SH: My interest in human behavior began in graduate school. In my last year I moved into an apartment by myself, the first time I had ever lived alone. I thought, how great to have everything exactly as I want it and it was quiet. It didn't take long to realize that I was faced with all my issues. They had room to grow in that quiet. I have always been interested in interior spaces and how they can carry psychological weight. So I put those two elements together and began creating spaces that represented the building up of various issues. With a few exceptions, I do work alone. I have used an assistant on a few occasions when the volume of work called for it, but mostly it's easiest for me to be alone so I can really focus and try to feel the issue with which I am working. They take different amounts of time, especially depending on the degree to which I have to create the elements. Some take a day while others take months. Creating the sets is really satisfying to me in that I am obsessed with spatial relationships. I have a compulsion to organize things and this is the perfect outlet. Of course, I don't have all of the issues I have worked with (I would hardly be able to get out of bed if I did!), but there are times when I am working on an image when I really connect with the neurosis. It can be a bit startling.

Untitled (insomnia) 

AK: Earlier this year Charta published a book of your photographs, Small Problems in Living. What was the process of getting a book published like and how do you feel about the final product? 

SH: It was quite a long process. I researched publishers and submitted a pdf of a book layout for about two years.  I went to Photo-eye's Publisher's Showcase page again and again. I submitted to Charta and received an email about a week later saying they were interested in publishing my book. They are in Milan, Italy so all of the work was done by email. There are so many details that go into putting a book together, even one as straightforward as mine. I loved every bit of it - sequencing the images, choosing fonts, working with the amazing writers, etc. When all was finalized and approved, I went to Milan for the press run. I was happy to meet in person the people responsible for taking on my book and bringing it to fruition. It was such a thrill to see the final product coming together. I was so pleased with the printing. The quality of the images exceeded my expectations and the writers, Winifred Gallagher and Lisa Kurzner, blew me away with their words. I could not be happier.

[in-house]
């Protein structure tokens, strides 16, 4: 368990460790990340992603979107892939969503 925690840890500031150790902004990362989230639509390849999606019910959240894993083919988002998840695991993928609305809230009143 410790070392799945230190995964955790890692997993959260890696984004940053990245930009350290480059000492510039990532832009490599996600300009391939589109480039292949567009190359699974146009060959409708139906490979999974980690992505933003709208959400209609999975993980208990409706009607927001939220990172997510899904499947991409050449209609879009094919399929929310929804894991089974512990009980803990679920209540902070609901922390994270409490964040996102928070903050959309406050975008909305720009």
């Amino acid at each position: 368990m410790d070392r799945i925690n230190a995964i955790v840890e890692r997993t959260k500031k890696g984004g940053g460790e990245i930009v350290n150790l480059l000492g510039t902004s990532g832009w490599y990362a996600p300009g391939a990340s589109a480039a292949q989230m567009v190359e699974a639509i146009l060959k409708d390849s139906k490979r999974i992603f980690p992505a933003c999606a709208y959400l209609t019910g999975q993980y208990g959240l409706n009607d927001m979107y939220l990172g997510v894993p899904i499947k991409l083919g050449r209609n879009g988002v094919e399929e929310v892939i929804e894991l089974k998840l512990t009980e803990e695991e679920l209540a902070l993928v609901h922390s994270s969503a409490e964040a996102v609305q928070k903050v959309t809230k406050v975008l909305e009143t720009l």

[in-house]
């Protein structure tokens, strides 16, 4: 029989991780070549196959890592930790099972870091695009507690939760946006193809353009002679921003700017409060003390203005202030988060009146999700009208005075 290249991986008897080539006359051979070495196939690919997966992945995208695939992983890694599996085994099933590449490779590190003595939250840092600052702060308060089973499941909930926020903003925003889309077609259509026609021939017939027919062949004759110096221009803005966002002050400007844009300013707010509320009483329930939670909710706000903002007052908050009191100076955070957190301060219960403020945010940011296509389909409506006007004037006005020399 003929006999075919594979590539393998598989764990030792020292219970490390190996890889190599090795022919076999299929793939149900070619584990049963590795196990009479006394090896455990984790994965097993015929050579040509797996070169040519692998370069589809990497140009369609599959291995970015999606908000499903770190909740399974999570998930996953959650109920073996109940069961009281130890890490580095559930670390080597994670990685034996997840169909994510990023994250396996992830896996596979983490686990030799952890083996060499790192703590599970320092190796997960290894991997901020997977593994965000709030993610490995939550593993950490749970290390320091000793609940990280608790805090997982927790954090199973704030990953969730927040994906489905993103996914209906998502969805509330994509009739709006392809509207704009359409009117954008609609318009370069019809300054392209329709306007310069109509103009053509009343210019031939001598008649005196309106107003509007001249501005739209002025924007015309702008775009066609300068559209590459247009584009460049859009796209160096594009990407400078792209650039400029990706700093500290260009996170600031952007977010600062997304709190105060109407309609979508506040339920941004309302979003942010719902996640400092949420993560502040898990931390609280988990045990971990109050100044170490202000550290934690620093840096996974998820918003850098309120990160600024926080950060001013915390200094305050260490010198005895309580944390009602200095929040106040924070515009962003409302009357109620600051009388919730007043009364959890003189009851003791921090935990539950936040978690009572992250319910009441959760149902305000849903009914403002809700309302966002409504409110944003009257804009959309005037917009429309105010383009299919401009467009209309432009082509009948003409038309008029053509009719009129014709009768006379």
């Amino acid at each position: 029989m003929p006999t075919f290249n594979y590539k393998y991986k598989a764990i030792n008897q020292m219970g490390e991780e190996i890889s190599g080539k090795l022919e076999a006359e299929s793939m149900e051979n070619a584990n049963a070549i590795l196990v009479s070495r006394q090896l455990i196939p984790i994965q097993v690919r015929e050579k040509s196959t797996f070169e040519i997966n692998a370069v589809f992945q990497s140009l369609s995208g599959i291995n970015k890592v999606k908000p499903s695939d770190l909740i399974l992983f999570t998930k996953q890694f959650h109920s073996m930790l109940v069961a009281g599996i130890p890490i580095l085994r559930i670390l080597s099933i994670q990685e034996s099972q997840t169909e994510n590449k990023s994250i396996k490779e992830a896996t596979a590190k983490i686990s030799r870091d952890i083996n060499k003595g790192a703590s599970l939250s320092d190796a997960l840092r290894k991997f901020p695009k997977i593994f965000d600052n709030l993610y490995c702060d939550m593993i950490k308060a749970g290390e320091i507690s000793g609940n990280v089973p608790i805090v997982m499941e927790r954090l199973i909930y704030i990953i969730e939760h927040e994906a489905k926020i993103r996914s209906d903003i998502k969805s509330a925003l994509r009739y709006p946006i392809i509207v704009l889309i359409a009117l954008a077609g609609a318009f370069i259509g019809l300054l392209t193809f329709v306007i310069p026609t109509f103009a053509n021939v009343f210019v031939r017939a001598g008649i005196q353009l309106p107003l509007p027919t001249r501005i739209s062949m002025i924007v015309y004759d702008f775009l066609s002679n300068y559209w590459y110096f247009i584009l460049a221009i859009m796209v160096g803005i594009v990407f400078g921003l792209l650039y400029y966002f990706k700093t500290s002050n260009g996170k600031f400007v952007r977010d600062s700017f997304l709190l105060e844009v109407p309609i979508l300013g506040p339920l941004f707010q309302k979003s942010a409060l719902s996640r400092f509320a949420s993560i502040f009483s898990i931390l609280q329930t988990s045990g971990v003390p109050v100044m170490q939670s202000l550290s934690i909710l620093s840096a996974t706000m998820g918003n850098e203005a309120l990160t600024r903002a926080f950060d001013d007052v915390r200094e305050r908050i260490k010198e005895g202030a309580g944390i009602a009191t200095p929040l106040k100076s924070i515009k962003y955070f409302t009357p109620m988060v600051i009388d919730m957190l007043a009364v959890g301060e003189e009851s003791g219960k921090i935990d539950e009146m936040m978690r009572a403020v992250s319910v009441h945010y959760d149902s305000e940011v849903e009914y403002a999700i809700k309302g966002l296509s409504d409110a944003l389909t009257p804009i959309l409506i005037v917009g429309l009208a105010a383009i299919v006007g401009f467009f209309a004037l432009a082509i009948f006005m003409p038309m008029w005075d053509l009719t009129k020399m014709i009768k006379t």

Untitled (fate compulsion) 

AK: What is your process of self-promotion? How have you gone about weaving through the maze of your artistic career to be where you are now? 

SH: I was a bit late in starting, but I finally made a website a few years ago. I have been vigilant about keeping it current. I have a blog on which I post as often as possible. The book has been a terrific tool for getting my work seen. I have sent copies to curators, galleries, writers, etc. There are a number of great blogs devoted to photography books and I have connected with some of them. Self-promotion does not come naturally to me, so I have had to work very hard on this.


As far as my career goes, there are amazing people who have helped me along the way, who have believed in my work. I would be nowhere without them. I have tried very hard to learn about the business side of art and to make good decisions. It is so important to know that making the work is only part of it. Mostly I just keep at it, I put the work out there. I don’t want to let myself down and I don’t want to let down people who believe in me and have supported me along the way.